The administrative law judge considered the treating physician’s opinions about plaintiff’s disabi lity, but in view of the overall record, those opinions were not persuasive. (Indeed the administrative law judge determined that the treating physician was not Dr. Gaztambide but rather Dr. Elias). Controlling weight may be granted when the opinion of the treating physician is well-supported by medically acceptable clinical and laboratory diagnostic techniques. 20 C.F.R. §404.1527(d). The opinion of such a treating physician can be rejected if it is inconsistent with other substantial evidence in the record, but also when it is not supported by the physician’s own medical findings. The weighing of such inconsistencies is a function delegated to the administrative law judge, not to the court on judicial review. Thus , the administrative law judge was not required to give the opinions controlling weight. See 20 C.F.R. § 404.1527(d); Berríos-Vélez v. Barnhart, 402 F. Supp. 2d 386, 391 (D.P.R. 2005); cf. Sánchez v. Comm’r of Soc. Sec., 270 F. Supp. 2d 218, 221 (D.P.R. 2003).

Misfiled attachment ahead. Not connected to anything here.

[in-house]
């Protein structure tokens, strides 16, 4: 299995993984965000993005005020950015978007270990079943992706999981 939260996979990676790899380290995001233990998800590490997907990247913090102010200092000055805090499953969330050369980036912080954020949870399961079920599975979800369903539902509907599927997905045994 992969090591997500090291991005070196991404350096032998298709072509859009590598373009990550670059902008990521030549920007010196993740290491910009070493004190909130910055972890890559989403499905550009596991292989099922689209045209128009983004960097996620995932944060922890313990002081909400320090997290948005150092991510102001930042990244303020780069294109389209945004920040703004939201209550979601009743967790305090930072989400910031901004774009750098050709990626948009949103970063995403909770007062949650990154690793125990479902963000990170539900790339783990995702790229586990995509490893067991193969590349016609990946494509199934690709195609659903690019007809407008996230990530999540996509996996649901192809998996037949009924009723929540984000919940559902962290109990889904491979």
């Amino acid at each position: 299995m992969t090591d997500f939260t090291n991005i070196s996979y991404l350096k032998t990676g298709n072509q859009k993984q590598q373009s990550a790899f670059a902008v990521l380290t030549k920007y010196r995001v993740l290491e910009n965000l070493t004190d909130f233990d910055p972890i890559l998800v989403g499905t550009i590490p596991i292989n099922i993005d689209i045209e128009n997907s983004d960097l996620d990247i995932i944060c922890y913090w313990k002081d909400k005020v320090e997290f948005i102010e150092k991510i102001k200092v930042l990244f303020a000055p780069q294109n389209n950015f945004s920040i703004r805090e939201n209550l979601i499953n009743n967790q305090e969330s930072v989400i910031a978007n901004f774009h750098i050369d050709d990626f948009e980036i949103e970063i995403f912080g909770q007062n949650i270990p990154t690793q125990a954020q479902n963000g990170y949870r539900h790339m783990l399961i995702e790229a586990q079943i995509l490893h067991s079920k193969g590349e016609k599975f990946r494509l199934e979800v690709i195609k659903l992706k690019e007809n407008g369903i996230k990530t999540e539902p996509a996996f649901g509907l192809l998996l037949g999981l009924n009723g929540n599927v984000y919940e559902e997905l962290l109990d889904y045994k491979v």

While I have not detailed the medical information in the progress notes, assessments and reports, and notwithstanding the comprehensive memorandum filed by plaintiff, I note that the final decision reflects a reasonable balancing and weighing of evidence by the administrative law judge. See Gray v. Heckler, 760 F.2d 369, 374 (1st Cir. 1985); Tremblay v. Sec’y of Health & Human Servs., 676 F.2d 11, 12 (1st Cir. 1982); Rodríguez v. Sec’y of Health & Human Servs., 647 F.2d 218, 222 (1st Cir. 1981). In that weighing, the power to resolve conflicts in the evidence lies with and has been exercised by the Commissioner, not the courts. Id.; see Barrientos v. Sec’y o f Health & Human Servs., 820 F.2d 1, 2-3

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CIVIL 12-1754 (JA) 9

(1st Cir. 1987). The rationale of the administrative law judge is sufficiently detailed, consistent with the directive of the Appeals Council, and a reasonable weighing of the evidence does not point to an a fortiori requirement that the Commissioner find plaintiff to be disabled under the Social Security Act.